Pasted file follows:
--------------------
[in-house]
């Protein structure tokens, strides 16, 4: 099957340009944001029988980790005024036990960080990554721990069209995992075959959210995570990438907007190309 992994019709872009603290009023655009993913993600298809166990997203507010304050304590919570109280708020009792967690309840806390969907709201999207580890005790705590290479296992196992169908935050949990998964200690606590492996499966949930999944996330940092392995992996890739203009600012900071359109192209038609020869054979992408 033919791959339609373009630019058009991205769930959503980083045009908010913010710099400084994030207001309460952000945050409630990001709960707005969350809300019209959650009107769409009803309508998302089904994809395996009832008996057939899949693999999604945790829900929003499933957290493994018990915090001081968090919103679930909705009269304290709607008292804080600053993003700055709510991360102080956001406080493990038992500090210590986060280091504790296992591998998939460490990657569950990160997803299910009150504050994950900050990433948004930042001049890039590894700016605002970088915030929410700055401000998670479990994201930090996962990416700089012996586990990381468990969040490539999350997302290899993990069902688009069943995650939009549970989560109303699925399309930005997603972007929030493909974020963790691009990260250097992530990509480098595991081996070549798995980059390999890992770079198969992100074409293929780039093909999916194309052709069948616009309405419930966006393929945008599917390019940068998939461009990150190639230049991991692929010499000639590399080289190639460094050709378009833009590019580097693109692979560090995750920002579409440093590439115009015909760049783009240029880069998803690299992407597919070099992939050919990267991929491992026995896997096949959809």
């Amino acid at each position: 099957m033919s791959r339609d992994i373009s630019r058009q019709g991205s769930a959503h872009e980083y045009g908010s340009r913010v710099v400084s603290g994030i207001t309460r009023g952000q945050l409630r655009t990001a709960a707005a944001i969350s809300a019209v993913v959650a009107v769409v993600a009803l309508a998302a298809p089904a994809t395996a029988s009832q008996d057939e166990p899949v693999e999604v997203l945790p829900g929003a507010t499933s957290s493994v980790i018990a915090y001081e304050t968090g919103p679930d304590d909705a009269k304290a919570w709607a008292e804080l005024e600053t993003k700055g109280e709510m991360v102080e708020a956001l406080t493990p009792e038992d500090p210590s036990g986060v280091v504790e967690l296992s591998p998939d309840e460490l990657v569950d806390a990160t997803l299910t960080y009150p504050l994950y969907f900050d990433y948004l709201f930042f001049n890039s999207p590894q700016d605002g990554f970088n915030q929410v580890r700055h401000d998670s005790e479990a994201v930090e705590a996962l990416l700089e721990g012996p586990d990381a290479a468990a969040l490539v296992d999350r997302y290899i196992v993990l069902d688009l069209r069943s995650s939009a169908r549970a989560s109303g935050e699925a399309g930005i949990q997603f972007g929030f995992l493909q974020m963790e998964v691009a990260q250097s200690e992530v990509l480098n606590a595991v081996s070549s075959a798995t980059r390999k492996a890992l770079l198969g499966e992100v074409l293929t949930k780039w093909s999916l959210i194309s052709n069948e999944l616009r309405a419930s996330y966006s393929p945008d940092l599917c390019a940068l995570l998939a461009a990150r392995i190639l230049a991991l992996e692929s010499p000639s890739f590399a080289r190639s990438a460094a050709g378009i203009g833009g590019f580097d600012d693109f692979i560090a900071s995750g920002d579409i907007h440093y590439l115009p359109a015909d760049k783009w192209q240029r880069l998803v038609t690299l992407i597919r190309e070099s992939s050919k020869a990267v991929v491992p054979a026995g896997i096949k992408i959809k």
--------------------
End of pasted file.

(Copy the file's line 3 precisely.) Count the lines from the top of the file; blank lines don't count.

């Amino acid at each position: 099957m033919s791959r339609d992994i373009s630019r058009q019709g991205s769930a959503h872009e980083y045009g908010s340009r913010v710099v400084s603290g994030i207001t309460r009023g952000q945050l409630r655009t990001a709960a707005a944001i969350s809300a019209v993913v959650a009107v769409v993600a009803l309508a998302a298809p089904a994809t395996a029988s009832q008996d057939e166990p899949v693999e999604v997203l945790p829900g929003a507010t499933s957290s493994v980790i018990a915090y001081e304050t968090g919103p679930d304590d909705a009269k304290a919570w709607a008292e804080l005024e600053t993003k700055g109280e709510m991360v102080e708020a956001l406080t493990p009792e038992d500090p210590s036990g986060v280091v504790e967690l296992s591998p998939d309840e460490l990657v569950d806390a990160t997803l299910t960080y009150p504050l994950y969907f900050d990433y948004l709201f930042f001049n890039s999207p590894q700016d605002g990554f970088n915030q929410v580890r700055h401000d998670s005790e479990a994201v930090e705590a996962l990416l700089e721990g012996p586990d990381a290479a468990a969040l490539v296992d999350r997302y290899i196992v993990l069902d688009l069209r069943s995650s939009a169908r549970a989560s109303g935050e699925a399309g930005i949990q997603f972007g929030f995992l493909q974020m963790e998964v691009a990260q250097s200690e992530v990509l480098n606590a595991v081996s070549s075959a798995t980059r390999k492996a890992l770079l198969g499966e992100v074409l293929t949930k780039w093909s999916l959210i194309s052709n069948e999944l616009r309405a419930s996330y966006s393929p945008d940092l599917c390019a940068l995570l998939a461009a990150r392995i190639l230049a991991l992996e692929s010499p000639s890739f590399a080289r190639s990438a460094a050709g378009i203009g833009g590019f580097d600012d693109f692979i560090a900071s995750g920002d579409i907007h440093y590439l115009p359109a015909d760049k783009w192209q240029r880069l998803v038609t690299l992407i597919r190309e070099s992939s050919k020869a990267v991929v491992p054979a026995g896997i096949k992408i959809k």